Reality Turned to Cliché: On ‘Trump: The Novel’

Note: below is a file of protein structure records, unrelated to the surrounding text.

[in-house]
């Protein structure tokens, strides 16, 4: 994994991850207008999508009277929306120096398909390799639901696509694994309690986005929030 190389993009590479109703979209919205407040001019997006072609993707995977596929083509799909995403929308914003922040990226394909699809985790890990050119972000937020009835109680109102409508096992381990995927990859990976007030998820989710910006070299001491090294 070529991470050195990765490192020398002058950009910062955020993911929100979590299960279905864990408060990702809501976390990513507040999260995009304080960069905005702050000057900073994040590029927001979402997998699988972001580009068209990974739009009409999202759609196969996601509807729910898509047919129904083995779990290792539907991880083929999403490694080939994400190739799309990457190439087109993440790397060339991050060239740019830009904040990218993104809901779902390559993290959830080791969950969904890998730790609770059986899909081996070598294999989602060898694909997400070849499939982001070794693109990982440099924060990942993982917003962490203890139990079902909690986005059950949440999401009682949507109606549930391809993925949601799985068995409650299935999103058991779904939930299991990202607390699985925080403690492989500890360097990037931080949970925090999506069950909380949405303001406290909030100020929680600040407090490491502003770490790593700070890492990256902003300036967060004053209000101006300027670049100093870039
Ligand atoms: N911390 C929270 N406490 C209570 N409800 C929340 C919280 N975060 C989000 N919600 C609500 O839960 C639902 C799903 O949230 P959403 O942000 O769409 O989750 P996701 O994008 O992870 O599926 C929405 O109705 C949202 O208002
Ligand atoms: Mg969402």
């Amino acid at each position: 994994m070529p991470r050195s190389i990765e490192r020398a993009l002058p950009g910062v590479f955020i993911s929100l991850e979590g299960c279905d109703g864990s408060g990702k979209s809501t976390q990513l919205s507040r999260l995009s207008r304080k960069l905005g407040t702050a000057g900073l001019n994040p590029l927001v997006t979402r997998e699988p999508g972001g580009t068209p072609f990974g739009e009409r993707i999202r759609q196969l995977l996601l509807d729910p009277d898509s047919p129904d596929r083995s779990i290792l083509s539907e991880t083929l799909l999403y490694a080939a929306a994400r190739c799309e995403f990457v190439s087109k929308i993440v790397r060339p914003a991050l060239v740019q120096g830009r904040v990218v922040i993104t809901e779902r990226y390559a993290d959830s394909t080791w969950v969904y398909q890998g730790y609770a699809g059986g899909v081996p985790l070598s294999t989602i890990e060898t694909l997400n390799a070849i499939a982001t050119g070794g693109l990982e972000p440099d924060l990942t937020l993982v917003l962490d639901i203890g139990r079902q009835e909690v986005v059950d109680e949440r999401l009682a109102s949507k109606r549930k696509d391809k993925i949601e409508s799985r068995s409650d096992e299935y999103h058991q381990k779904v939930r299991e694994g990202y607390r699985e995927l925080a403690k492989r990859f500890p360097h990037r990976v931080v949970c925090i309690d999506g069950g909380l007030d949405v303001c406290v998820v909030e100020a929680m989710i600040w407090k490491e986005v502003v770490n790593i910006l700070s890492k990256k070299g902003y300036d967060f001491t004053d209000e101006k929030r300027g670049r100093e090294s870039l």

I began my Contemporary Novel course this year with “Writing American Fiction,” the 1960 essay by Philip Roth that argued that “the American writer in the middle of the twentieth century has his hands full trying to understand, describe, and then make credible much of American reality.” Watching the presidential debates on TV, Roth wrote of Richard Nixon, “Perhaps as a satiric literary creation, he might have seemed ‘believable,’ but I found...my mind balked at taking him in. Whatever else the television debates produced in me, I should point out, as a literary curiosity, they also produced professional envy.” My students nodded in recognition. “And now we have Trump!” they said, as if Roth might have written the same essay today. I was less certain. I told them that in a 1984 interview with the Paris Review, Roth had said, “Any satirist writing a futuristic novel who had imagined a President Reagan during the Eisenhower years would have been accused of perpetuating a piece of crude, contemptible, adolescent, anti-American wickedness,” and I wondered -- what if one of my students had written it last year, a piece of fiction that had described, exactly as it unfolded, the Trump campaign from the announcement of his candidacy to the Iowa primary, how would that have been received? Would I have read it with “professional envy?” Of the imaginary Reagan novel, Roth said, that writer “would have succeeded where Orwell failed, he would have seen that the grotesque to be visited on the English-speaking world would not be an extension of the repressive Eastern totalitarian nightmare, but a proliferation of the Western farce of media stupidity and cynical commercialism -- American philistinism run amok.” I imagine “Trump for President: A Grotesque” as a piece from my Advanced Writing Class. Its subtitle is “American Philistinism Run Amok.” As I take the pages out of my folder, rather than feeling “professional envy” I suffer a wave of professorial disappointment. The student is clever but her satirical eye untrained. She’s attacking her subject with a hammer. The premise is just too broad -- crude and adolescent. The details with which she draws her character -- the hair, the wife, the tan -- feel overblown and cartoonish. There’s no room for subtlety or irony. On page two, when the candidate announces that he wants to build a beautiful, classy wall across the southern border and have the Mexicans pay for it, I scribble in the margins “satire demands a lighter touch.” Definitely, there are parts of the story that I love -- that bit on page six, the doctor’s note that misspells “To Whom It May Concern,” and goes, “if elected, Mr. Trump, I can state unequivocally, will be the healthiest individual ever elected to the presidency” -- that’s a stroke of real genius, a sign of a writer with a gift. I will write an enthusiastic letter of recommendation to an MFA program. But the tweets -- “Hypocrite,” “the ultimate hypocrite,” “SAD!”, “SO SAD!”, “failed campaign,” “failed image,” “failed on the border” -- get tiresome. Sure, there are occasional flourishes of voice -- “he’s bottom (and gone) I’m top (by a lot)” -- but these are drowned out by the heavy-handed repetition, and on the page the gears of satirical invention are visible, the writer is telegraphing her intent. In conference, I wonder aloud if she’s found her true subject matter. Believe me -- I am not here discounting Trump’s genius with a tweet. But I’m arguing that his genius is not so much rhetorical as it is assaultive. Watching Trump on TV, I think not so much, “I wish I had written that,” but “Would it be possible to write that?” Maybe as a broad, post-modern, metafictional lark? But that’s what it feels like already. In 1993, David Foster Wallace wrote a much-cited essay questioning the efficacy of post-modern fiction in the television age. Television, Wallace argued, especially advertising, had swallowed up the hippest kind of irony that fiction writers had to serve. “What do you do when post-modern rebellion becomes a pop-culture institution?” he asked. "How can the idea of rebellion against corporate culture stay meaningful when Chrysler Inc. advertises trucks by invoking ‘The Dodge Rebellion’? How is one to be a bone fide iconoclast when Burger King sells onion rings with ‘Sometimes you gotta break the rules’? How can an Image-Fiction writer hope to make people more critical of television culture by parodying television as a self-serving commercial enterprise when Pepsi and Subaru and FedEx parodies of self-serving commercials are already doing big business?” He called this, “television’s institutionalizing of hip irony." But Trump, it seems to me, offers something even more cynical than hip irony: a televised, commercialized, self-serving, big-business parody incarnate, asking voters to support him in his revolution. As recently as Jeb Bush, political candidates cloaked their warmongering and racism in euphemism, the kind of thing that so outraged George Orwell: In our time, political speech and writing are largely the defense of the indefensible. Things like continuance of British rule in India, the Russian purges and deportations, the dropping of the atom bombs on Japan, can indeed be defended, but only by arguments which are too brutal for most people to face, and which do not square with the political aims of political parties. Thus political language has to consist largely of euphemism, question begging and sheer cloudy vagueness. It was Ronald Reagan’s gift to spin sinister euphemism into advertising cheer, like renaming the MX-missile “The Peacemaker.” (To which Johnny Carson suggested calling napalm “crazy foam.”) George W. Bush in his flight suit and “Mission Accomplished” banner turned the Reagan cheer into action-movie spectacle. But Trump’s act is beyond that. It’s reality television. A nasty finger pointing in your face. His words are for shouting, not for persuading, and not for indicating sense. He won’t let any Muslims in the country. He’ll round up the Mexicans; it’ll be just like Japanese internment camps and Eisenhower’s Operation Wetback! He cites fraudulent racist statistics concocted by white supremacist groups. He does a cruel impression of an old acquaintance’s crippling joint disease, and then denies ever knowing the guy (“despite having one of the all-time great memories.”) “Always exaggerate,” that was Isaac Bashevis Singer’s advice for bringing a character to life. But how could a writer exaggerate this? Trump’s pronouncements are real and unreal. On the one hand, he comes on as a straight-talker. On the other hand, no one believes a thing he says. “If you take what he says literally,” explains Bill O’Reilly, “he can be a frightening guy.” According to old Bob Dole, Trump could “probably work with Congress, because he’s, you know, he’s got the right personality and he’s kind of a deal-maker.” He’s achieved his image as an honest, pragmatic, hard-headed businessman, and he’s done so by spouting hysterical, vicious lies. Trump’s not trying to fool anyone or to hide anything. He’s not ironic -- he’s not saying one thing and meaning another. His rhetoric is all-time big, like the gleaming brass façade of a multi-billion dollar skyscraper. The letters are all caps and gold-plated, and what they say is: TRUMP, TRUMP, TRUMP! How’s that for a mot juste? My imaginary student writer had a vivid, farsighted imagination, but her medium wasn’t up to her task. The writers’ tools -- subtlety, ambiguity, drama, or implication -- have no place in this world. More to the point: this world, this story, offers none of those things to my budding novelist. For example, let’s turn to page four of her story. See all the question marks and exclamation points I scrawled in the margins? When Trump calls Megyn Kelly’s vagina a “whatever” and then says by “whatever” he doesn’t mean “vagina,” that isn’t a double-entendre, not even a single entendre, it’s not an entendre at all -- the pronoun doesn’t refer to anything, he’s just expressing disgust, maybe feigned disgust, maybe it’s just for show of some kind of locker-room machismo, and the show of machismo feels “honest” because of its flagrant gynophobia -- Jeb Bush is way too low energy to talk like this, Hillary Clinton too much of a politician. “Whatever!” The syllables are full of meaning, but meaning without relation to words. “The actuality is continually outdoing our talents,” Roth wrote in 1960, “and the culture tosses up figures almost daily that are the envy of any novelist.” But in the case of Trump: if you wrote the actuality, even if you had predicted it a year in advance, the story would have come off as contrivance, the dialogue flat, the drama cringe-worthy and unimaginative -- whatever. A half century after “Writing American Fiction,” it’s as if reality itself has turned to cliché. The first means of transportation was fear, so said Mel Brooks’s 2,000 Year Old Man. And the first language, according to Brooks, was Basic Rock. Trump’s language is Basic Cable, which is to my ear is more like Rock than it is like written English. The novelist’s best response? Maybe a piece of granite thrown through the screen. Image Credit: Flickr/Gage Skidmore.